I didn't know a whole lot about Antichamber when I started playing. That ignorance was intentional; after first laying eyes on last year's teaser trailer for the indie puzzle game, I decided it would be best to steer clear of reviews and other promotional materials. Some things are best experienced untainted by preconceived notions, and this looked like one of them.
Besides, the teaser revealed that Antichamber had already won all kinds of awards on the indie gaming circuit. That's usually a pretty good indicator a game doesn't suck.
After spending several evenings with Antichamber, I can confirm that all of the accolades are well-deserved. I cannot, however, say that I have a firm grasp of what's actually happening in the game. That's part of what makes the experience so compelling.
Antichamber starts abruptly, with no story or introduction to set the stage. There's no tutorial, either. You figure things out as you go along, aided only by cryptic hints scrawled on the walls. These illustrated clues provide vital insight into a game world unlike anything I've explored before.
The stark, largely black-and-white environments look like they've been pulled from M.C. Escher's sketchbook. They show a similar disdain for Euclidean space. The world is presented in three dimensions, but those dimensions don't always line up as one might expect. Corridors that should lead to the next room sometimes empty out right where you began—and without covering the necessary distance or making the turns required to actually loop around to your original position. Even the content of the world can change based on the speed of your movement and the direction you happen to be looking.
Want to navigate this surreal maze successfully? Be prepared to forget everything you think you know about how to play video games. Antichamber seems to delight in defying expectations. The scattered hints may seem vague and obtuse, but they make it pretty clear Antichamber shouldn't be approached like other games. At times, it feels like you're playing against yourself, battling habits reinforced by years spent in titles designed according to an entirely different rulebook.
Although Antichamber isn't a shooter, there are guns. These are used to solve puzzles by manipulating blocks of matter distributed throughout the world. I've managed to collect three of the four guns so far, and each one behaves differently. The game doesn't tell you how differently, of course, but it provides ample opportunity for you to make that determination yourself.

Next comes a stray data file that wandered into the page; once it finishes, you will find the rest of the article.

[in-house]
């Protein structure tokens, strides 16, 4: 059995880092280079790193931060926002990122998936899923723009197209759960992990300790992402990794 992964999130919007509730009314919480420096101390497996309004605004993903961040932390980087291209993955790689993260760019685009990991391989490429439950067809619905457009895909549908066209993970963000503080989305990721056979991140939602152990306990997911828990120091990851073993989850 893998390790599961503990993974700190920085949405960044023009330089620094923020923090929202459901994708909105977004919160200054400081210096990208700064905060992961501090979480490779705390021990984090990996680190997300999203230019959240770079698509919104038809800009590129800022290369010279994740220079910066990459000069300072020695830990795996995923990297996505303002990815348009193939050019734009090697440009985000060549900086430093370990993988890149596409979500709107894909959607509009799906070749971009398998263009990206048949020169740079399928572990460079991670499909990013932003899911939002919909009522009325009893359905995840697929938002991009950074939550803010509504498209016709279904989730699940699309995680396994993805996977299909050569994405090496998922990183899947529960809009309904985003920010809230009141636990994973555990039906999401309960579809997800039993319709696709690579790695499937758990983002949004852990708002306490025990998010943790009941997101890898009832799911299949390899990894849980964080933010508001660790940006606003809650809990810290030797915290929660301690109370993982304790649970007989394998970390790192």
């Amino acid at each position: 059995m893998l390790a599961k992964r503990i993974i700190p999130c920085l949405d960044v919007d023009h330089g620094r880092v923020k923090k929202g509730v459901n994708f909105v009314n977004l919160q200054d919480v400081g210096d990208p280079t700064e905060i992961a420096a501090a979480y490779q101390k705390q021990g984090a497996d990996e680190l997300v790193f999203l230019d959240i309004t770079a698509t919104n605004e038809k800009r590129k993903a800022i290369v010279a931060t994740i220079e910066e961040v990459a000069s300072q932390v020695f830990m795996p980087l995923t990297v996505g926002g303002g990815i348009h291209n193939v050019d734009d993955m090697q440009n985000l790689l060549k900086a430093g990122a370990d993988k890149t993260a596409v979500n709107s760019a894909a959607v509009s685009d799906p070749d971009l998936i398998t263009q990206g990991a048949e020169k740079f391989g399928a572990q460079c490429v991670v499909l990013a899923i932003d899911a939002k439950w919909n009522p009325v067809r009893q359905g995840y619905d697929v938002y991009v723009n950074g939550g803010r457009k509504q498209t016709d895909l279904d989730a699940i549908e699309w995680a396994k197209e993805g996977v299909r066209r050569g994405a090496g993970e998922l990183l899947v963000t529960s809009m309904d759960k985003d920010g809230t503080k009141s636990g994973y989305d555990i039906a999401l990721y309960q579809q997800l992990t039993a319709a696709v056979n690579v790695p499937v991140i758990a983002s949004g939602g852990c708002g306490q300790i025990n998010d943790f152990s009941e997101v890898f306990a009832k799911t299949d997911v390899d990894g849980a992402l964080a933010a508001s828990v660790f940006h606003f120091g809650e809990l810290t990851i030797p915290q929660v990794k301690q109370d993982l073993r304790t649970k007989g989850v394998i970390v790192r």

If my descriptions seem a bit hazy, that's because I'm trying to avoid saying too much. Antichamber's genius, at least for me, is how it lets players discover the world for themselves. The game doesn't unfurl before your eyes; you unwrap it, fold by fold, as if deconstructing an intricate piece of origami from the inside out.
While the process is often frustrating and confusing, the puzzles don't feel unfairly difficult. Players aren't really penalized for failure. It's impossible to die, as far as I can tell, and hitting the Escape key brings you to a sort of home room that allows instant warping to any location you've visited. One wall of this room contains all the hints encountered thus far, while another has a 90-minute countdown timer. Nothing happens when the time runs out, but I assume there's some kind of bonus for finishing within the limit. That may be the only achievement the game offers, since rewards aren't doled out for progression.
In a game like this, progression is the reward. I've felt deep satisfaction solving some of the puzzles and figuring out various mechanics. I've also felt incredibly stupid for not seeing some solutions earlier, especially since they were right there in front of me the whole time. Antichamber can be maddening when you're stuck, but getting unstuck is a liberating experience. You're freed not only from the shackles of the puzzle, but also from the preconceptions making the path forward—or not forward—so difficult to see.
So, yeah, mind blown. And I haven't even finished the thing yet.
The more I think about it, the more Antichamber reminds me of a low-grade magic mushroom trip. Or, ahem, so I've heard. I'm not talking about hallucinating roughly sketched surroundings with occasional splashes of vivid color, but about perceiving the world from an askew perspective that offers moments of genuine insight and inspiration. Playing Antichamber evokes a relaxing, almost meditative state, as the ambient soundtrack and overall design encourage calm contemplation.
At $20 on Steam, Antichamber is a little pricier than the average indie game—and more expensive than the psychoactive fungi I may or may not have ingested during my misspent youth. But there is real depth and brilliance here, even if the developer's methods feel just a little bit exploitative.
|We discuss the GeForce GTX 970 memory controversy||29|
|WSJ: Microsoft to back Cyanogen with $70M investment||41|
|You've goat to check out Silicon Power's new thumb drive||47|
|The TR Podcast 169 video: Win10, Elon's musk, and the gimpy GTX 970||0|
|In the lab: Dell's Venue 8 7000 tablet||30|
|Qualcomm posts record revenue, loses high-profile design||23|
|Intel refreshes high-endurance server SSDs with 20-nm NAND||15|
|The TR Podcast is live on Twitch right now||1|